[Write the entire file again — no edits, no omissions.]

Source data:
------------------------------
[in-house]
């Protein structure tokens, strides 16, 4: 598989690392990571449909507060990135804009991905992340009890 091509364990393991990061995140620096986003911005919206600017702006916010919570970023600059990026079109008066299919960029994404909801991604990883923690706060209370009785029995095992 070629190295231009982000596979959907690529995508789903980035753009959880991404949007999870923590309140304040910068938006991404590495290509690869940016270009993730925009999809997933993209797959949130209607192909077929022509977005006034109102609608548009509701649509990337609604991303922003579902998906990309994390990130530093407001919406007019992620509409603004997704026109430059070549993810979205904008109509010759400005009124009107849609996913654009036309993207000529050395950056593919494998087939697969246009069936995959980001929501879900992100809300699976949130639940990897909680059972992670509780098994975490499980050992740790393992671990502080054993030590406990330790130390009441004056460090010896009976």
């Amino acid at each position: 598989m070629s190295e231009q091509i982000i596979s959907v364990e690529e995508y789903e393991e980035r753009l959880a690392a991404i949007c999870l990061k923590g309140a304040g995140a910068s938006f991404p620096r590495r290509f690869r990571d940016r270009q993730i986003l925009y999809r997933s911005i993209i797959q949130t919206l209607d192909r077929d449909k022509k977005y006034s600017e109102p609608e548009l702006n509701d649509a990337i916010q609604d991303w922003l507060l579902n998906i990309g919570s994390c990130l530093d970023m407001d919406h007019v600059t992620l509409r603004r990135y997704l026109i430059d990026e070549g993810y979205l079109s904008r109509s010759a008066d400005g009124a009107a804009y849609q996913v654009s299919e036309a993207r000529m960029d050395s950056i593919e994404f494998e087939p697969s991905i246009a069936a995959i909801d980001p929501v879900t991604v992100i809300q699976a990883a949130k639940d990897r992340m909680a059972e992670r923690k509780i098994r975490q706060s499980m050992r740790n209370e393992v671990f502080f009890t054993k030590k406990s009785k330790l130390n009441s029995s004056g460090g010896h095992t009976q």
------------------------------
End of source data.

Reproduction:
[in-house]
């Protein structure tokens, strides 16, 4: 598989690392990571449909507060990135804009991905992340009890 091509364990393991990061995140620096986003911005919206600017702006916010919570970023600059990026079109008066299919960029994404909801991604990883923690706060209370009785029995095992 070629190295231009982000596979959907690529995508789903980035753009959880991404949007999870923590309140304040910068938006991404590495290509690869940016270009993730925009999809997933993209797959949130209607192909077929022509977005006034109102609608548009509701649509990337609604991303922003579902998906990309994390990130530093407001919406007019992620509409603004997704026109430059070549993810979205904008109509010759400005009124009107849609996913654009036309993207000529050395950056593919494998087939697969246009069936995959980001929501879900992100809300699976949130639940990897909680059972992670509780098994975490499980050992740790393992671990502080054993030590406990330790130390009441004056460090010896009976």
């Amino acid at each position: 598989m070629s190295e231009q091509i982000i596979s959907v364990e690529e995508y789903e393991e980035r753009l959880a690392a991404i949007c999870l990061k923590g309140a304040g995140a910068s938006f991404p620096r590495r290509f690869r990571d940016r270009q993730i986003l925009y999809r997933s911005i993209i797959q949130t919206l209607d192909r077929d449909k022509k977005y006034s600017e109102p609608e548009l702006n509701d649509a990337i916010q609604d991303w922003l507060l579902n998906i990309g919570s994390c990130l530093d970023m407001d919406h007019v600059t992620l509409r603004r990135y997704l026109i430059d990026e070549g993810y979205l079109s904008r109509s010759a008066d400005g009124a009107a804009y849609q996913v654009s299919e036309a993207r000529m960029d050395s950056i593919e994404f494998e087939p697969s991905i246009a069936a995959i909801d980001p929501v879900t991604v992100i809300q699976a990883a949130k639940d990897r992340m909680a059972e992670r923690k509780i098994r975490q706060s499980m050992r740790n209370e393992v671990f502080f009890t054993k030590k406990s009785k330790l130390n009441s029995s004056g460090g010896h095992t009976q």